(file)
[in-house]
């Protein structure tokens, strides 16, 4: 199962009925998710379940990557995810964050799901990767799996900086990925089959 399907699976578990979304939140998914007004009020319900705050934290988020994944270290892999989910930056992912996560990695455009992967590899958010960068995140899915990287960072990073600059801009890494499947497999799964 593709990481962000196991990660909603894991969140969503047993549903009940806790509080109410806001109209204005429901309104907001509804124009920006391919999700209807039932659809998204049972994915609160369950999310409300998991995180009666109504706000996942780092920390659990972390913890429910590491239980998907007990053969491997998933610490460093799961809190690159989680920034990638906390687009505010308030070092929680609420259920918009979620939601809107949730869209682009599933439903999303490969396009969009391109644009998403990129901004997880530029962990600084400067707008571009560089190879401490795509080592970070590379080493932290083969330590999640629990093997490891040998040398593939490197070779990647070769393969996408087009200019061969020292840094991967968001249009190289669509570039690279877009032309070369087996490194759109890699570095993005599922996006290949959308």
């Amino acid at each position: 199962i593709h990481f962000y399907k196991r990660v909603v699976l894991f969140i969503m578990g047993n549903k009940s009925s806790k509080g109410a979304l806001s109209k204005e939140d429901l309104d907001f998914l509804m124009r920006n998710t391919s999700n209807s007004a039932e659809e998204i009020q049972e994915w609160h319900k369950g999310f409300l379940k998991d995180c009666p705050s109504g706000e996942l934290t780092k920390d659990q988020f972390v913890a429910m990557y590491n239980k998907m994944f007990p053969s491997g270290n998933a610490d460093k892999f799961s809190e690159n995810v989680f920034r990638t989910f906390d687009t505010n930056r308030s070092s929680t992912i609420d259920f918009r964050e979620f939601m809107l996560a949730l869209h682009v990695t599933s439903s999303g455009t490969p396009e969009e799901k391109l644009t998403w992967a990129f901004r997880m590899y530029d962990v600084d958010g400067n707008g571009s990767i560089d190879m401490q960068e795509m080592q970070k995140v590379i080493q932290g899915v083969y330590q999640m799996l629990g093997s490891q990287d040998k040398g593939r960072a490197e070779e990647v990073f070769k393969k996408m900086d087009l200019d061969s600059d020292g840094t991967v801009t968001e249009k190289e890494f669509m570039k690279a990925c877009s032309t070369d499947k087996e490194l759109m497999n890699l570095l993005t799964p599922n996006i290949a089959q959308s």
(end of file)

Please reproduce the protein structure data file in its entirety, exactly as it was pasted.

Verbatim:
[in-house]
């Protein structure tokens, strides 16, 4: 199962009925998710379940990557995810964050799901990767799996900086990925089959 399907699976578990979304939140998914007004009020319900705050934290988020994944270290892999989910930056992912996560990695455009992967590899958010960068995140899915990287960072990073600059801009890494499947497999799964 593709990481962000196991990660909603894991969140969503047993549903009940806790509080109410806001109209204005429901309104907001509804124009920006391919999700209807039932659809998204049972994915609160369950999310409300998991995180009666109504706000996942780092920390659990972390913890429910590491239980998907007990053969491997998933610490460093799961809190690159989680920034990638906390687009505010308030070092929680609420259920918009979620939601809107949730869209682009599933439903999303490969396009969009391109644009998403990129901004997880530029962990600084400067707008571009560089190879401490795509080592970070590379080493932290083969330590999640629990093997490891040998040398593939490197070779990647070769393969996408087009200019061969020292840094991967968001249009190289669509570039690279877009032309070369087996490194759109890699570095993005599922996006290949959308």
């Amino acid at each position: 199962i593709h990481f962000y399907k196991r990660v909603v699976l894991f969140i969503m578990g047993n549903k009940s009925s806790k509080g109410a979304l806001s109209k204005e939140d429901l309104d907001f998914l509804m124009r920006n998710t391919s999700n209807s007004a039932e659809e998204i009020q049972e994915w609160h319900k369950g999310f409300l379940k998991d995180c009666p705050s109504g706000e996942l934290t780092k920390d659990q988020f972390v913890a429910m990557y590491n239980k998907m994944f007990p053969s491997g270290n998933a610490d460093k892999f799961s809190e690159n995810v989680f920034r990638t989910f906390d687009t505010n930056r308030s070092s929680t992912i609420d259920f918009r964050e979620f939601m809107l996560a949730l869209h682009v990695t599933s439903s999303g455009t490969p396009e969009e799901k391109l644009t998403w992967a990129f901004r997880m590899y530029d962990v600084d958010g400067n707008g571009s990767i560089d190879m401490q960068e795509m080592q970070k995140v590379i080493q932290g899915v083969y330590q999640m799996l629990g093997s490891q990287d040998k040398g593939r960072a490197e070779e990647v990073f070769k393969k996408m900086d087009l200019d061969s600059d020292g840094t991967v801009t968001e249009k190289e890494f669509m570039k690279a990925c877009s032309t070369d499947k087996e490194l759109m497999n890699l570095l993005t799964p599922n996006i290949a089959q959308s």